Worldwide phenomenon: Define what constitutes child abuse, says NGO

3,500 child abuse cases reported in 2015


Mariam Shafqat March 04, 2016
Rehel founder Zai Ali Paul speaking at a discussion on child abuse. PHOTO: FACEBOOK

LAHORE: All forms of child abuse can have both, long-term and short-term ramifications, Rehel founder Zai Ali Paul said on Thursday.

Paul made the remarks while speaking at a discussion on child abuse and how to curb the phenomenon psychologically, socially and legally. She said no two children reacted to abuse similarly. Some, Paul said, exhibited no overt effect while others demonstrated a myriad of signs. In 2013, she said, around 3,000 cases of child abuse were reported. Paul said this had risen to 3,500 by 2014.

Children Empowerment Association Pakistan (CEAP) founder Tehmina Shahid said child abuse was a global phenomenon. She said preventing it was not as difficult as it was often made out to be. “With the right set of vocabulary and skills we can curb it. For that we need to open up our minds and let experts educate,” Shahid said.

Paul said children aged four and less were most susceptible to abuse. She said the most important thing in this regard was to listen. “Whenever your child airs such problems, you must believe what they are telling you come what may,” Paul said. Narrating several incidents of child abuse, she said, onlookers often ignored such instances due to the “benefits” their relationship with the abuser accrued. She said the fact that abusing children was an addiction was another reason why the phenomenon tended to be recurring. “Place your grandfather, father or mother in jail if they have abused children. As long as there is a door out and someone keeps ignoring it, child abuse will keep taking place,” Paul said. Despite the heinous nature of the crime, she said, offenders had the right to have access to counselling and rehabilitation in dignity.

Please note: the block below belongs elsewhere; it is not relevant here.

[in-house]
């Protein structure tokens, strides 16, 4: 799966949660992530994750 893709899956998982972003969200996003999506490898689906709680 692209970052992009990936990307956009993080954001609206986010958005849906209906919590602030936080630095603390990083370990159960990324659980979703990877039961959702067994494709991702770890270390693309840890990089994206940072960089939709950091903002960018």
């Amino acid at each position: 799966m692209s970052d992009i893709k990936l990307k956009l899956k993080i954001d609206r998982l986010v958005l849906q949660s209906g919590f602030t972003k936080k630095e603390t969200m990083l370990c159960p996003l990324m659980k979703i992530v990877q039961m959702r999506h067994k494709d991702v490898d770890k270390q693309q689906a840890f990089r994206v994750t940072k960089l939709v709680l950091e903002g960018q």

CEAP legal adviser Adan Abid shed light on issues pertinent to cases of child abuse in the context of the judicial system. Abid said the problem with this was that instances of child abuse were not taken seriously unless a particularly gruesome episode of child abuse transpired. “There is a need to define what exactly constitutes child abuse,” he said.

The discussion was jointly organised by the Community Service Society at LUMS and the CEAP.

Published in The Express Tribune, March 5th, 2016.

 

COMMENTS

Replying to X

Comments are moderated and generally will be posted if they are on-topic and not abusive.

For more information, please see our Comments FAQ

E-Publications

Most Read